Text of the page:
Communicating Fashion: Clothing, Culture and Media PDF by Myles Ethan Lascity


Communicating Fashion: Clothing, Culture and Media

By Myles Ethan Lascity

Communicating Fashion: Clothing, Culture and Media By Myles Ethan Lascity


List of Figures vii

Acknowledgments viii

Preface ix

1 Communicating Fashion 1

2 Clothing as Intra- and Interpersonal Communication 25

3 Clothing Dynamics in Groups and Cultures 47

4 Fashion: Systems, Meaning, and Time 73

5 Clothing, News, and Tastemaking 97

6 Clothing on Film and Television 119

7 Ads, Brands, and Retail Considerations 147

8 Digital Communication, Social Media, and Mediatization 171

9 Fashion, Clothing and/as Art 195

Notes 217

References 235

Index 265


Clothing communicates.

On the surface this is a relatively simple concept, one that many of us take for granted. Th e clothing we decide to put on our body and how and where we decide to wear it informs our actions and—rightly or wrongly—will be interpreted by other people. Th e “messages” people take from our clothing and our personal appearance may not be the same as we intend to send, but the garments and how people visually see us informs how they interact with us.

Researchers and fashion theorists have oft en argued over this point and whether clothing can be considered a form of communication if we can’t communicate clear messages through it. Th is argument will be better addressed within Chapter 1, but communication is always complicated, and even when we think communication is clear-cut, such as through simple language, it is still dependent upon significant cultural and interpersonal contexts for messages to be properly understood. Nowhere is this more obvious than through social media where messages are frequently stripped of their context and circulate with new or modified contexts attached. Without getting too into the weeds of various arguments here, many others have focused on how clothing communicates (Is it a structured language? Is it a “quasi code”?) or if it communicates at all (since the input and output are generally different).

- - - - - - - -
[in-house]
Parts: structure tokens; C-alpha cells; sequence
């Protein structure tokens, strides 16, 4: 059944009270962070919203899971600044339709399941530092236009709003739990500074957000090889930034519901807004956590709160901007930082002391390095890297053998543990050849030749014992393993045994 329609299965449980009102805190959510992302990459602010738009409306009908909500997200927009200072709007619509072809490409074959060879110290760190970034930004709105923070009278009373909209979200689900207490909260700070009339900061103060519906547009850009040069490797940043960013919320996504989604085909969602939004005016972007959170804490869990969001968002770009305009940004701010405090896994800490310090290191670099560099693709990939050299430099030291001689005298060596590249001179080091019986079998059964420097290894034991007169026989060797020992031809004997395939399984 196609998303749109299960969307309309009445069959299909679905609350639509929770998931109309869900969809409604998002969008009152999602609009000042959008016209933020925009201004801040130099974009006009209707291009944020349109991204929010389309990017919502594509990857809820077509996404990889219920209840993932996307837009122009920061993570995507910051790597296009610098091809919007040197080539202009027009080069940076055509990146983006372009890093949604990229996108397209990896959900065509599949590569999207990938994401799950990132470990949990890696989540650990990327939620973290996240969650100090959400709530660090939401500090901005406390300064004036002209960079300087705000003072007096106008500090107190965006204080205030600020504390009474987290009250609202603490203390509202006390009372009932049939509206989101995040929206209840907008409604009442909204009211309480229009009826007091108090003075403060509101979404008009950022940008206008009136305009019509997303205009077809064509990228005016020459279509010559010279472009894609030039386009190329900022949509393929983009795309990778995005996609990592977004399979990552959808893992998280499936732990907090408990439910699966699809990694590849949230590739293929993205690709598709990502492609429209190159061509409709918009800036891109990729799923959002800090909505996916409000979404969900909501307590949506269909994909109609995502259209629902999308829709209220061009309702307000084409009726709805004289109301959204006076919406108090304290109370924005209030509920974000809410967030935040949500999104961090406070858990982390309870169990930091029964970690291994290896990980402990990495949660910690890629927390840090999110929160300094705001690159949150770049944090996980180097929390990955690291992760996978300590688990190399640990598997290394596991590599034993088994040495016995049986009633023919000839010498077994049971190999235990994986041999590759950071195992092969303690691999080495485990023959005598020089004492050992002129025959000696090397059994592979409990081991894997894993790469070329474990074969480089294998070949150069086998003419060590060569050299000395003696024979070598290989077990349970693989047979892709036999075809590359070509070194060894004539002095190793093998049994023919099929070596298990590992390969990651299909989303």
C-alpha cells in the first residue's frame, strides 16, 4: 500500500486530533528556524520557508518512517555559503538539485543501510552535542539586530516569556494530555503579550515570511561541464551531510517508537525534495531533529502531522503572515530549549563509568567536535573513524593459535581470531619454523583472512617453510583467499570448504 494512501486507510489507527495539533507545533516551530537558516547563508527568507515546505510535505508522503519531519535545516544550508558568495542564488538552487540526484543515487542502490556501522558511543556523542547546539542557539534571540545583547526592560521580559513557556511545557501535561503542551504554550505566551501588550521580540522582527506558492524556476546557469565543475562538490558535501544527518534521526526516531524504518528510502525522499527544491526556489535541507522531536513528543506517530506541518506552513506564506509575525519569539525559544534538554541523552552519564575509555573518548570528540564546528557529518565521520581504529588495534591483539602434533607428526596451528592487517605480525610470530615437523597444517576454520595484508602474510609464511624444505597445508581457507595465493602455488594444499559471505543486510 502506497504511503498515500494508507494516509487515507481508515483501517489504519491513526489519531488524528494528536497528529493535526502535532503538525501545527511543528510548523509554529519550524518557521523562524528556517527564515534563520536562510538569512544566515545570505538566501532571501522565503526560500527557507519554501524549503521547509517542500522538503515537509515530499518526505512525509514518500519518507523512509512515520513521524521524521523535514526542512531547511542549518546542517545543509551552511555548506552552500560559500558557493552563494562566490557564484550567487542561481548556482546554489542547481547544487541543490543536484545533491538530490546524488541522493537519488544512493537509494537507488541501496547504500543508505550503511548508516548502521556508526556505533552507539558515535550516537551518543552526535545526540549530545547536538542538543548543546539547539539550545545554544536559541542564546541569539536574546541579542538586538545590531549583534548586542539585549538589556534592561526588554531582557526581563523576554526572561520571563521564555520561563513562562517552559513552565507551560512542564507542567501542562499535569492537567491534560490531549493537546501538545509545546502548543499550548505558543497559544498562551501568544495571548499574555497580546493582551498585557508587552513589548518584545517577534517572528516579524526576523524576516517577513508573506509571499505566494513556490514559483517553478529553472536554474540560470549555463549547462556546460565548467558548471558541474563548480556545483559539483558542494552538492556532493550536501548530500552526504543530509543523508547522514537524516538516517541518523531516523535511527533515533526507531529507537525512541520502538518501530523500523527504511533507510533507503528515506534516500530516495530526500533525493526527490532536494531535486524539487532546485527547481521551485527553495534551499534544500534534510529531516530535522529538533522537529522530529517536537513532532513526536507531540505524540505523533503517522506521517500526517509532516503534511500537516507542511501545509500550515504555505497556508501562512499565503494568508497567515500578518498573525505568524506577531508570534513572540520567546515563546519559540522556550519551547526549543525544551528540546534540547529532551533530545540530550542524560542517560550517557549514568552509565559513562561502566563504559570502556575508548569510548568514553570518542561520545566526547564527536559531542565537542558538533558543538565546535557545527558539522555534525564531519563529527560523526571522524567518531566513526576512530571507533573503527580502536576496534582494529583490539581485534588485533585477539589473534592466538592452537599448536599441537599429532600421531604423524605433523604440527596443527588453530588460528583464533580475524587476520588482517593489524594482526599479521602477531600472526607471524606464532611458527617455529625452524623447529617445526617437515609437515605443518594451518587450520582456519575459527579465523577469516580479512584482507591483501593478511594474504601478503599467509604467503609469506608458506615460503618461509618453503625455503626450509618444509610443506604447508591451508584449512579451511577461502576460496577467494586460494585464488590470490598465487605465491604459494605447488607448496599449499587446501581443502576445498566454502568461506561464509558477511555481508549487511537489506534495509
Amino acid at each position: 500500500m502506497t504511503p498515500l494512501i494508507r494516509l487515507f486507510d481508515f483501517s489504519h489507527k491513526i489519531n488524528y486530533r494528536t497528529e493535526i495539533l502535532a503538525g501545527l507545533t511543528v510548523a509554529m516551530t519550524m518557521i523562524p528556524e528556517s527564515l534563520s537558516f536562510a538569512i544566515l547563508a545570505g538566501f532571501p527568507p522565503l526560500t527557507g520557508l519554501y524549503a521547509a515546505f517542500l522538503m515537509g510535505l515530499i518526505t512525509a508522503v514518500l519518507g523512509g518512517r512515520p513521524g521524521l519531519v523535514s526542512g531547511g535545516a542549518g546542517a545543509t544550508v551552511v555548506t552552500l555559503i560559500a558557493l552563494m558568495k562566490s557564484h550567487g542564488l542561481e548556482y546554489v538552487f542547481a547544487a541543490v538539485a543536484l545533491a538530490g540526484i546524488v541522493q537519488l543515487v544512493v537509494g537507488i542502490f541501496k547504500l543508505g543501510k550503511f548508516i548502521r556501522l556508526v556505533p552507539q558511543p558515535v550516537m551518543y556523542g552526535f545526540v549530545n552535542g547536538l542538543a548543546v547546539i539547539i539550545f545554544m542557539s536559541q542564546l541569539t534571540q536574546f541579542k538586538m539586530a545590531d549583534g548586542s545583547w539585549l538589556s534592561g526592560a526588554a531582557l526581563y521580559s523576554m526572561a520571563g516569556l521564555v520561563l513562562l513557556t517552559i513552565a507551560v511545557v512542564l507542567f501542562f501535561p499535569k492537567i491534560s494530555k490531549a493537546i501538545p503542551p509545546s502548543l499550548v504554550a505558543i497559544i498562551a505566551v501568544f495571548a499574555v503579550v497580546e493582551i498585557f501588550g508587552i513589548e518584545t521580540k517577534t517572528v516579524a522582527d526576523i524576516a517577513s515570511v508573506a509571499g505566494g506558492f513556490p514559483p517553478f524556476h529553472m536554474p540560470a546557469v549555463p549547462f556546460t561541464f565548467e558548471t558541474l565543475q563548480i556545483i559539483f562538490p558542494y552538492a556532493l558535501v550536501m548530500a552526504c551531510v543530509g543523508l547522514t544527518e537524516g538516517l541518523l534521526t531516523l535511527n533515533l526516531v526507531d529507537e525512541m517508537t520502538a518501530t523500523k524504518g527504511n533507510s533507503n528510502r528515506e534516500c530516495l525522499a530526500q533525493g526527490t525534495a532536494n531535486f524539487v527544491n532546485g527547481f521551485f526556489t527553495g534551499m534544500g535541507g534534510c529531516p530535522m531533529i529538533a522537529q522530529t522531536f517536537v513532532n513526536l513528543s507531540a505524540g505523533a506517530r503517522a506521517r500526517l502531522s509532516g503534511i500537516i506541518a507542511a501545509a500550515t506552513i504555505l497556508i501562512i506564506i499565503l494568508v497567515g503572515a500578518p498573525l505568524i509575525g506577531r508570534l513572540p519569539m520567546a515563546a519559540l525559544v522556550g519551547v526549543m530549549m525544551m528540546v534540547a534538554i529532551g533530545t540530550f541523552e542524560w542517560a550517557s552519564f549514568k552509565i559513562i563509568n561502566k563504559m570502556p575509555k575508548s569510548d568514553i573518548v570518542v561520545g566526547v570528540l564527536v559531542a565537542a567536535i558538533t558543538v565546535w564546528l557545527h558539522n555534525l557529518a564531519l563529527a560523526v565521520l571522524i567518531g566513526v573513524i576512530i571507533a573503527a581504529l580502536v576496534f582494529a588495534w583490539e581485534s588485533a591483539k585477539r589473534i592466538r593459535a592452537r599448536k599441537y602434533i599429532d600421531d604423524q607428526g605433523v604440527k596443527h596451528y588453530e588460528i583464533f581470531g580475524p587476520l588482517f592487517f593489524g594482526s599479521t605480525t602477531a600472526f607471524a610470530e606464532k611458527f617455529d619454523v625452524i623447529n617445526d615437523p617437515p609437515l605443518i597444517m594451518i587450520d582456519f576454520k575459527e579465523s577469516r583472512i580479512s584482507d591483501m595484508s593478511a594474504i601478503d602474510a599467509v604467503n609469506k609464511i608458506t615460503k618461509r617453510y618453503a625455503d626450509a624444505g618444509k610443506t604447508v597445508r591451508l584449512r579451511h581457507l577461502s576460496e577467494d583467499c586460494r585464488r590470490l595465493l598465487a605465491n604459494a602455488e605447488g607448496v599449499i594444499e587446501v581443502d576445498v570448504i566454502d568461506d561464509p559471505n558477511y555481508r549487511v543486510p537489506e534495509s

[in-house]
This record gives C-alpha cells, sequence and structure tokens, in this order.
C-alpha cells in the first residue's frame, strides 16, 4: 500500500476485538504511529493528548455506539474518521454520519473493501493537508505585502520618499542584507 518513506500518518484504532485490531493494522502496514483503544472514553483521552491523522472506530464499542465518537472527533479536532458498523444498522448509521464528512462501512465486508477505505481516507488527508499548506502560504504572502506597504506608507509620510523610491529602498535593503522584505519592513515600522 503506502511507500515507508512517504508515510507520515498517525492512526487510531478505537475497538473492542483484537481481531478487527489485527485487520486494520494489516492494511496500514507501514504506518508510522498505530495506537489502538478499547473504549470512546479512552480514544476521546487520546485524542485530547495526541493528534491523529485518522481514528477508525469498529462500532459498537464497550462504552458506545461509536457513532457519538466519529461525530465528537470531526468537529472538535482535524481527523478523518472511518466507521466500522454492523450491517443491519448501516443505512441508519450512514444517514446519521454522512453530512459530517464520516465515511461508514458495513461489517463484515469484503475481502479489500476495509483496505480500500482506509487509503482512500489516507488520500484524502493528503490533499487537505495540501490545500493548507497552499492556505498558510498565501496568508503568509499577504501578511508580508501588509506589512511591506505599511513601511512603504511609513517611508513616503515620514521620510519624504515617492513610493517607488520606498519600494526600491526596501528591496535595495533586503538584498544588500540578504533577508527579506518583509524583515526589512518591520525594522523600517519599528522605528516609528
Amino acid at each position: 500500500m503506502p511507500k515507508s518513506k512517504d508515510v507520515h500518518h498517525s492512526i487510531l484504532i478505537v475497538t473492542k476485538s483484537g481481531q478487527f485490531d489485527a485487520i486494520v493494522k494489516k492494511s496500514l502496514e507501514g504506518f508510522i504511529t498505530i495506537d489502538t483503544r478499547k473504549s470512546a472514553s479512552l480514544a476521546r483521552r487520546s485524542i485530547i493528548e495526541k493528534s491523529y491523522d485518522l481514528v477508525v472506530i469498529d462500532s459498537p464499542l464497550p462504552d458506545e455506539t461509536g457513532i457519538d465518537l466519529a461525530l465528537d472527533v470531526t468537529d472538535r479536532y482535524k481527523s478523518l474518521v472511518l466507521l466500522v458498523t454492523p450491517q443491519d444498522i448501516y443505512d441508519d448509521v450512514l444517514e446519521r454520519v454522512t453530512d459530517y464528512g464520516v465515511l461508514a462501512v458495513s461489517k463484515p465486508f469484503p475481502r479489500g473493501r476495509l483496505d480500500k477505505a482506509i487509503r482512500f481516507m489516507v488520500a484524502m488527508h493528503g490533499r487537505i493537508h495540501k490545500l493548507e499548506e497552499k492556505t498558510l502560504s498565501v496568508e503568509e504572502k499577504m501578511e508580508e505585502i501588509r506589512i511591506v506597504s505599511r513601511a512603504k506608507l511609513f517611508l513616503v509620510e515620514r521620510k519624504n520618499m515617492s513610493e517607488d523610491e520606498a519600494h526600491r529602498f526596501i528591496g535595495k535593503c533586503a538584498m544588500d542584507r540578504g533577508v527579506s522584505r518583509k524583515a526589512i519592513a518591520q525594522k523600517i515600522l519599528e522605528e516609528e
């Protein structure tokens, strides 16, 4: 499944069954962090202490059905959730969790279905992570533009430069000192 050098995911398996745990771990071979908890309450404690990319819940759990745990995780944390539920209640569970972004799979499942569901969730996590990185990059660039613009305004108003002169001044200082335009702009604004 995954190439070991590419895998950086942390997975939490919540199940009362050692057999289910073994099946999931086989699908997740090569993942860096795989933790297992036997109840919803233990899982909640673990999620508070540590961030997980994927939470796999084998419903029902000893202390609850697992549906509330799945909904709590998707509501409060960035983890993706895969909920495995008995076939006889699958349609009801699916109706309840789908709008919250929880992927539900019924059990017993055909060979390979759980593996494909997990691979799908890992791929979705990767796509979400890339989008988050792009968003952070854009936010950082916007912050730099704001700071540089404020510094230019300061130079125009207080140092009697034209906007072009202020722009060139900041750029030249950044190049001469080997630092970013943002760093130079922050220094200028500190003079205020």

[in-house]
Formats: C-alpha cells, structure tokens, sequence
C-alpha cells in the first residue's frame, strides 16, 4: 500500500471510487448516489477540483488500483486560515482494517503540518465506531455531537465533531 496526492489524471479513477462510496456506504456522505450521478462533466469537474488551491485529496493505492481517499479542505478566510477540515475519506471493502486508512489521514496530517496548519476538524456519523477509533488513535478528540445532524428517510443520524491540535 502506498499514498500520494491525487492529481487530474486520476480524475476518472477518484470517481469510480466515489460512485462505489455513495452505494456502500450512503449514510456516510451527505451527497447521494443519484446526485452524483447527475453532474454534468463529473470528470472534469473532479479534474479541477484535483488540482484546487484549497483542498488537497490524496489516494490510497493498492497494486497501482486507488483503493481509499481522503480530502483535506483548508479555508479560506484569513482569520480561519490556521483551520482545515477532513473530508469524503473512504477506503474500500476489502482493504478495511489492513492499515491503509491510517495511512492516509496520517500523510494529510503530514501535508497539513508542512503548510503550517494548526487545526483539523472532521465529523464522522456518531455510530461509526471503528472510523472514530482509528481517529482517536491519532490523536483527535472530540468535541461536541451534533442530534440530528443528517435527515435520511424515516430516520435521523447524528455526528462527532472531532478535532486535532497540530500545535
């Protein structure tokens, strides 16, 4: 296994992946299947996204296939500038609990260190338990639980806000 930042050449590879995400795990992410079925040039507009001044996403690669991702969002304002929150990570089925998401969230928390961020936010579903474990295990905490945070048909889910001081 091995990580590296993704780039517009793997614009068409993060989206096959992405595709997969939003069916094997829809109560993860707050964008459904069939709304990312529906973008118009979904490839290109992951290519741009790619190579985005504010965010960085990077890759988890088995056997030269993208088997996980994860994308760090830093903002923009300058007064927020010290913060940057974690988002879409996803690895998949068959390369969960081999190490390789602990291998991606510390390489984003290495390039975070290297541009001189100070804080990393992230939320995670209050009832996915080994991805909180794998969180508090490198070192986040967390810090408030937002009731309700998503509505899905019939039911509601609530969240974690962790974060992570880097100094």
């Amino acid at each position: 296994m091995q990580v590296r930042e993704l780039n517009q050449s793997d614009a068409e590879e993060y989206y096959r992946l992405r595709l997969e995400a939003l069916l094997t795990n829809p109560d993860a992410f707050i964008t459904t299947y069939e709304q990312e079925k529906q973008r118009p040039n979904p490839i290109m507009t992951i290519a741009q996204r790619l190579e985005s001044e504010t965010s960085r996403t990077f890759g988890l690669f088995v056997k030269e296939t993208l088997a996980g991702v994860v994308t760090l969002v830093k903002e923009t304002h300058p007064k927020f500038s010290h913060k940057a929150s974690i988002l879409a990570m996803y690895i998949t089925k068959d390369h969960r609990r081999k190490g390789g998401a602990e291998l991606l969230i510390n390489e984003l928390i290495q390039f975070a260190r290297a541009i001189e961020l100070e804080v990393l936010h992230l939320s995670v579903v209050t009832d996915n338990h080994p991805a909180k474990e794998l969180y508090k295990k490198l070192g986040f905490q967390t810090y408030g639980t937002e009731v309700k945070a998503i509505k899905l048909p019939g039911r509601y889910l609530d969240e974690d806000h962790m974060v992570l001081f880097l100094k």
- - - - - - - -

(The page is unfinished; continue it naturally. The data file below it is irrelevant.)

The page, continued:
However, these are not the starting places of this book.

Instead, this book starts from the statement above: clothing communicates.

Whether we would admit to this publicly or not, we use clothing as a way to make sense of each other. It is steeped in all sorts of unsavory ideas— racism, sexism and classism, among them—but this does not change the fact that we all do it. In fact, one could argue that interpreting clothing is part of human nature.

As such, while this book is indebted to the work of Malcolm Barnard’s Fashion as Communication , which makes a compelling case to see clothing and fashion as a form of communication, the perspective presented in this book is more akin to Elizabeth Wilson’s understanding in “Magic Fashion,” where she writes, “… garments, like other objects, can take on imagined and/or subjectively experienced properties that go far beyond the flaunting of wealth or refined taste. It is because we live in a society dominated by capital and consumption that we commandeer material goods for the symbolic expression of values remote from materialism.” 1